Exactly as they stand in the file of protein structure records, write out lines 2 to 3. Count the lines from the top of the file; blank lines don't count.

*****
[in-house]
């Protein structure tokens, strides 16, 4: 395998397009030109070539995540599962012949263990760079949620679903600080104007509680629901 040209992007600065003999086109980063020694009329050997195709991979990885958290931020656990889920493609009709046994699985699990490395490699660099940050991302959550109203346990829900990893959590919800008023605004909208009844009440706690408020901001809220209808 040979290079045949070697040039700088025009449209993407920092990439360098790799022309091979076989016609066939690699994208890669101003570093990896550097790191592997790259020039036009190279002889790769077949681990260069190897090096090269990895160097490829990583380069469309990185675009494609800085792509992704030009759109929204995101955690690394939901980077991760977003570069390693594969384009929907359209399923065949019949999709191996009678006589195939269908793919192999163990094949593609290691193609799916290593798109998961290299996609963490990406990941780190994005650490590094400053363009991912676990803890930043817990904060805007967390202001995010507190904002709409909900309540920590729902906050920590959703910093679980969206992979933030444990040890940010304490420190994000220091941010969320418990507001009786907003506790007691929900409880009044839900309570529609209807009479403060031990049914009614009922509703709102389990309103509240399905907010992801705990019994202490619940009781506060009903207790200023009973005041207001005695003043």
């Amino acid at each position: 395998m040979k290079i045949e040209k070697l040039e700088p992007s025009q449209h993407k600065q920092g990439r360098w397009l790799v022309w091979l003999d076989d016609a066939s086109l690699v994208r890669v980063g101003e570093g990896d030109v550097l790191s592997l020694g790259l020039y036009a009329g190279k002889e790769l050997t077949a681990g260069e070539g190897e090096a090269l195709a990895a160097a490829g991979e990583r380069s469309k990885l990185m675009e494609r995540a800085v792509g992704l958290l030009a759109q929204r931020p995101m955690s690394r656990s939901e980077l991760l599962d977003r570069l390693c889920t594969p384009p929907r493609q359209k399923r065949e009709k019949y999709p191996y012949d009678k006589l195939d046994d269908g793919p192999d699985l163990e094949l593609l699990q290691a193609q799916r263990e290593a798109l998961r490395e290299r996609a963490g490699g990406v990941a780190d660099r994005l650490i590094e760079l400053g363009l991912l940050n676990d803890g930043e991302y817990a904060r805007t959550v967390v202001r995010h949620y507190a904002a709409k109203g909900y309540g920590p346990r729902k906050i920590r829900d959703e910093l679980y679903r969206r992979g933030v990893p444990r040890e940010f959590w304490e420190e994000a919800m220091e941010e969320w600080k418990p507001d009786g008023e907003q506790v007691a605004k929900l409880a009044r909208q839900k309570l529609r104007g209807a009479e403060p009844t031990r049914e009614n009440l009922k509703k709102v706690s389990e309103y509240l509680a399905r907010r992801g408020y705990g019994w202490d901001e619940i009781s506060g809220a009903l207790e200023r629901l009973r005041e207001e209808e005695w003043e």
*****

């Protein structure tokens, strides 16, 4: 395998397009030109070539995540599962012949263990760079949620679903600080104007509680629901 040209992007600065003999086109980063020694009329050997195709991979990885958290931020656990889920493609009709046994699985699990490395490699660099940050991302959550109203346990829900990893959590919800008023605004909208009844009440706690408020901001809220209808 040979290079045949070697040039700088025009449209993407920092990439360098790799022309091979076989016609066939690699994208890669101003570093990896550097790191592997790259020039036009190279002889790769077949681990260069190897090096090269990895160097490829990583380069469309990185675009494609800085792509992704030009759109929204995101955690690394939901980077991760977003570069390693594969384009929907359209399923065949019949999709191996009678006589195939269908793919192999163990094949593609290691193609799916290593798109998961290299996609963490990406990941780190994005650490590094400053363009991912676990803890930043817990904060805007967390202001995010507190904002709409909900309540920590729902906050920590959703910093679980969206992979933030444990040890940010304490420190994000220091941010969320418990507001009786907003506790007691929900409880009044839900309570529609209807009479403060031990049914009614009922509703709102389990309103509240399905907010992801705990019994202490619940009781506060009903207790200023009973005041207001005695003043």
């Amino acid at each position: 395998m040979k290079i045949e040209k070697l040039e700088p992007s025009q449209h993407k600065q920092g990439r360098w397009l790799v022309w091979l003999d076989d016609a066939s086109l690699v994208r890669v980063g101003e570093g990896d030109v550097l790191s592997l020694g790259l020039y036009a009329g190279k002889e790769l050997t077949a681990g260069e070539g190897e090096a090269l195709a990895a160097a490829g991979e990583r380069s469309k990885l990185m675009e494609r995540a800085v792509g992704l958290l030009a759109q929204r931020p995101m955690s690394r656990s939901e980077l991760l599962d977003r570069l390693c889920t594969p384009p929907r493609q359209k399923r065949e009709k019949y999709p191996y012949d009678k006589l195939d046994d269908g793919p192999d699985l163990e094949l593609l699990q290691a193609q799916r263990e290593a798109l998961r490395e290299r996609a963490g490699g990406v990941a780190d660099r994005l650490i590094e760079l400053g363009l991912l940050n676990d803890g930043e991302y817990a904060r805007t959550v967390v202001r995010h949620y507190a904002a709409k109203g909900y309540g920590p346990r729902k906050i920590r829900d959703e910093l679980y679903r969206r992979g933030v990893p444990r040890e940010f959590w304490e420190e994000a919800m220091e941010e969320w600080k418990p507001d009786g008023e907003q506790v007691a605004k929900l409880a009044r909208q839900k309570l529609r104007g209807a009479e403060p009844t031990r049914e009614n009440l009922k509703k709102v706690s389990e309103y509240l509680a399905r907010r992801g408020y705990g019994w202490d901001e619940i009781s506060g809220a009903l207790e200023r629901l009973r005041e207001e209808e005695w003043e």